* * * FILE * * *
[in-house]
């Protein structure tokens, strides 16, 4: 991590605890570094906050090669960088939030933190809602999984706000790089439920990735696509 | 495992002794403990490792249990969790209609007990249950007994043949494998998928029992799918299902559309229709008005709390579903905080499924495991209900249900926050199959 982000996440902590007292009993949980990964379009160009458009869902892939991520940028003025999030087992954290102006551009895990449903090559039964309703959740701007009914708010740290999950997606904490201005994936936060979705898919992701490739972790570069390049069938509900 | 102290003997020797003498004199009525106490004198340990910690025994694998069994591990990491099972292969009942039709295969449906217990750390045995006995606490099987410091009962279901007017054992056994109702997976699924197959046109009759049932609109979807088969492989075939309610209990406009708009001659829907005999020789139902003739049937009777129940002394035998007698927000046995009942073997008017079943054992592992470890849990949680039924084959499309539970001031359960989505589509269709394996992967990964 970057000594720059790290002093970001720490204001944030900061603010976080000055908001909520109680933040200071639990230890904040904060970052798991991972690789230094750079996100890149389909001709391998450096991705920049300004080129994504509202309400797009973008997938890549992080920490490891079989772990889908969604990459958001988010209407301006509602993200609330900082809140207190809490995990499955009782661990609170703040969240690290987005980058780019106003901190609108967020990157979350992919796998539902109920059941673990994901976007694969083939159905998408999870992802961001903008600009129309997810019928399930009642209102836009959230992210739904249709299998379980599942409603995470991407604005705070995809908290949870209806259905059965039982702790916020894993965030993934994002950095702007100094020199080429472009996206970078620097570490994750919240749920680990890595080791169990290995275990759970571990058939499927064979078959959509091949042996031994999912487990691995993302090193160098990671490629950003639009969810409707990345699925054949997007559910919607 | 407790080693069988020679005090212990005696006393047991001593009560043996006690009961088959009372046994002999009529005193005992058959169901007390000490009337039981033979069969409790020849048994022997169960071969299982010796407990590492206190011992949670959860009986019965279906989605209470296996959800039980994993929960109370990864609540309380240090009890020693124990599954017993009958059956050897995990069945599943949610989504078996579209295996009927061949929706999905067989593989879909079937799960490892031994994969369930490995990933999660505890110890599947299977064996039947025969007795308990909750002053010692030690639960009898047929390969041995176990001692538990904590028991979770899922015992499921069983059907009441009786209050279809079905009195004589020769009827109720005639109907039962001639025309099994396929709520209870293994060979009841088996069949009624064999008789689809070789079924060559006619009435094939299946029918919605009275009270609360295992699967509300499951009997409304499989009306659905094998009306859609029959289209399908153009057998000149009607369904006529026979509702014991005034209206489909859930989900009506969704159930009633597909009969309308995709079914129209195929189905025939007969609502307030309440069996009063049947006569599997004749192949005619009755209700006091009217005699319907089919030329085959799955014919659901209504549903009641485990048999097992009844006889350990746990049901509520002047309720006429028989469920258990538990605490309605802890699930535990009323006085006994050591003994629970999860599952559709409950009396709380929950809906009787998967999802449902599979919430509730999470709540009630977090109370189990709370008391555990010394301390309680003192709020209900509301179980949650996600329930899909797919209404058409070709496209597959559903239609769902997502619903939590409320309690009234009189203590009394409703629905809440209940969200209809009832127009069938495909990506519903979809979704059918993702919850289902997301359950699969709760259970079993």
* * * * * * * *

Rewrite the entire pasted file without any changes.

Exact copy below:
[in-house]
């Protein structure tokens, strides 16, 4: 991590605890570094906050090669960088939030933190809602999984706000790089439920990735696509 | 495992002794403990490792249990969790209609007990249950007994043949494998998928029992799918299902559309229709008005709390579903905080499924495991209900249900926050199959 982000996440902590007292009993949980990964379009160009458009869902892939991520940028003025999030087992954290102006551009895990449903090559039964309703959740701007009914708010740290999950997606904490201005994936936060979705898919992701490739972790570069390049069938509900 | 102290003997020797003498004199009525106490004198340990910690025994694998069994591990990491099972292969009942039709295969449906217990750390045995006995606490099987410091009962279901007017054992056994109702997976699924197959046109009759049932609109979807088969492989075939309610209990406009708009001659829907005999020789139902003739049937009777129940002394035998007698927000046995009942073997008017079943054992592992470890849990949680039924084959499309539970001031359960989505589509269709394996992967990964 970057000594720059790290002093970001720490204001944030900061603010976080000055908001909520109680933040200071639990230890904040904060970052798991991972690789230094750079996100890149389909001709391998450096991705920049300004080129994504509202309400797009973008997938890549992080920490490891079989772990889908969604990459958001988010209407301006509602993200609330900082809140207190809490995990499955009782661990609170703040969240690290987005980058780019106003901190609108967020990157979350992919796998539902109920059941673990994901976007694969083939159905998408999870992802961001903008600009129309997810019928399930009642209102836009959230992210739904249709299998379980599942409603995470991407604005705070995809908290949870209806259905059965039982702790916020894993965030993934994002950095702007100094020199080429472009996206970078620097570490994750919240749920680990890595080791169990290995275990759970571990058939499927064979078959959509091949042996031994999912487990691995993302090193160098990671490629950003639009969810409707990345699925054949997007559910919607 | 407790080693069988020679005090212990005696006393047991001593009560043996006690009961088959009372046994002999009529005193005992058959169901007390000490009337039981033979069969409790020849048994022997169960071969299982010796407990590492206190011992949670959860009986019965279906989605209470296996959800039980994993929960109370990864609540309380240090009890020693124990599954017993009958059956050897995990069945599943949610989504078996579209295996009927061949929706999905067989593989879909079937799960490892031994994969369930490995990933999660505890110890599947299977064996039947025969007795308990909750002053010692030690639960009898047929390969041995176990001692538990904590028991979770899922015992499921069983059907009441009786209050279809079905009195004589020769009827109720005639109907039962001639025309099994396929709520209870293994060979009841088996069949009624064999008789689809070789079924060559006619009435094939299946029918919605009275009270609360295992699967509300499951009997409304499989009306659905094998009306859609029959289209399908153009057998000149009607369904006529026979509702014991005034209206489909859930989900009506969704159930009633597909009969309308995709079914129209195929189905025939007969609502307030309440069996009063049947006569599997004749192949005619009755209700006091009217005699319907089919030329085959799955014919659901209504549903009641485990048999097992009844006889350990746990049901509520002047309720006429028989469920258990538990605490309605802890699930535990009323006085006994050591003994629970999860599952559709409950009396709380929950809906009787998967999802449902599979919430509730999470709540009630977090109370189990709370008391555990010394301390309680003192709020209900509301179980949650996600329930899909797919209404058409070709496209597959559903239609769902997502619903939590409320309690009234009189203590009394409703629905809440209940969200209809009832127009069938495909990506519903979809979704059918993702919850289902997301359950699969709760259970079993």